Q: Why Korea?
A: There’s a long list of reasons but here are the three most important.
1. I wanted to live abroad again.
2. I wanted to visit Asia, so why not move there?
3. Teaching is a great way to live abroad and make money. In college, I enjoyed doing ESL volunteer so work, so I had hoped that I would enjoy teaching.
I wanted to go, and I wanted to go now. Not February and not next August. I wanted to leave as soon as possible. Thankfully, applying for a teaching job in Korea is relatively simple and quick.
Korea is a small country which for me meant I was less intimidated. South Korea seems less scary than let’s say China. In one year, I can likely visit nearly all over the country. South Korea is only 39,000 square miles yet is home to more than 50 million people. That’s roughly the same size as the state of Indiana with the population of California and New York combined.
From my limited knowledge and research, each public and private school in Korea hires a native English speaker. Koreans have put a huge emphasis on education, especially English education, which means there is a huge need for native English speakers as English teachers. That’s where I come in.
Q: What do you need to be hired as an English teacher in Korea?
A: 1) Be a Native English Speaker
2) Hold a Bachelor’s Degree – doesn’t matter if you studied micro-biology as a once thought pre-med candidate or walked away with a four-year hangover and a liberal arts degree.
Q: How long are you going for?
A: One year. I signed a contract for October 2013 to October 2014.
Q: Can you get out of your contract?
A: Yes. there are a few ways to leave:
1) Midnight Run. This is exactly what it sounds like. Pack up your things quickly and quietly and leave. This will cost you – a plane ticket home and a poor reputation in Korea and the ESL community.
2) Your school breaks the contract; thus, they owe you a plane ticket home.
3) You break your contract, and you could owe them the cost of a round-trip ticket.
Good news is the school wants you to stay, and they want to enjoy the stay. It’s the school’s job as well as the recruiter’s job to help you and guide you. They want you to tell your native English speaking friends positive things about the school and the experience so they, too, want to teach English in Korea.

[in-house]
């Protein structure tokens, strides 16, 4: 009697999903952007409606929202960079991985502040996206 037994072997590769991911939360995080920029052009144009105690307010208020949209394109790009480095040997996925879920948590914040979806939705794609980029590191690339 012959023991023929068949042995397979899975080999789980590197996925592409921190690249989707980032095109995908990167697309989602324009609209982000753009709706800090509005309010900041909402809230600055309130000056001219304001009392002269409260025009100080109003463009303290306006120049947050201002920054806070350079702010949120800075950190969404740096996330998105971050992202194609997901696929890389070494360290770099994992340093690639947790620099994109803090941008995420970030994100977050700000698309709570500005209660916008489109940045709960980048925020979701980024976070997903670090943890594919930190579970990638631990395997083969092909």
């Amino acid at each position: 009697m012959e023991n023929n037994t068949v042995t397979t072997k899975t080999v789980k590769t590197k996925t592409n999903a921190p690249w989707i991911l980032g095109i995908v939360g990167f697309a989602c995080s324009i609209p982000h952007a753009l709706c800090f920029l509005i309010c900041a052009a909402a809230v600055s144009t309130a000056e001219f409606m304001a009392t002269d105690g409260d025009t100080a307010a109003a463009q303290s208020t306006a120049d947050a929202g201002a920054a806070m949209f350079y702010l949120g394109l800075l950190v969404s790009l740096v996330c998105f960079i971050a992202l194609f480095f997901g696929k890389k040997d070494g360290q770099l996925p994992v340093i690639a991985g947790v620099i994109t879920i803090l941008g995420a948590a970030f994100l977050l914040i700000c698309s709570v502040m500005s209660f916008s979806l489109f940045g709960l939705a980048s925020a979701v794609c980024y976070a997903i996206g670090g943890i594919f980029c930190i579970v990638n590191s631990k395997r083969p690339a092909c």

Q: What’s a recruiter?
A: A korean recruiter is similar to headhunter. It is their job to hire native English teachers. The recruiter conducts the initial communication (emails you to set up interview, conducts the interview, passes along your information to the school and sets up an interview with the school). Once a school wants to hire you, your recruiter will send you an official job offer from a school along with a job contract. You will conduct all communication with your recruiter – that’s their job.
I ended up using Solon ESL Networks
and I have only good things to say about my recruiter, MiHye. Feel free to contact me
if you have any specific questions.
Q: Did you get hired by a private or a public school?
A: A private academy. (Called a Hagwon in Korean).
Q: What’s the difference?
A: I am NO expert, but from what I understand, a public school is similar to what we call school in America and runs from 8 a.m. to 3 p.m. Public school jobs offer more days off with less pay, so depending on your priorities, a public school is a great option.
A private school/academy (Hagwon) is typically held in the afternoon/evening. My working hours will be 3:30-10:30 p.m. My students will go to school in the morning, and then come see me in the evening. The upside of a private academy is that they pay more while offering two weeks vacation. The internet and TESL blogs will warn you that Korean private academies are more likely to breach contract and possibly screw you over (they could not pay you the agreed amount, not pay you on time or fire you during the last 60 days to avoid paying for your return flight).
Q: Why would you accept a job at a private school after the warnings?
A: Back to what I said at the beginning, I wanted to go as soon as possible and private academies hire year-round. While public schools typically hire twice a year in August/September and again in February.
Secondly, not all hagwons are bad.
Q: But how do you know the school you choose will abide by their contract?
A: A high school friend was working at the school I was hired at. He had had a positive experience and recommended the academy. The school director is kind, they pay on time, and things are great, according to him.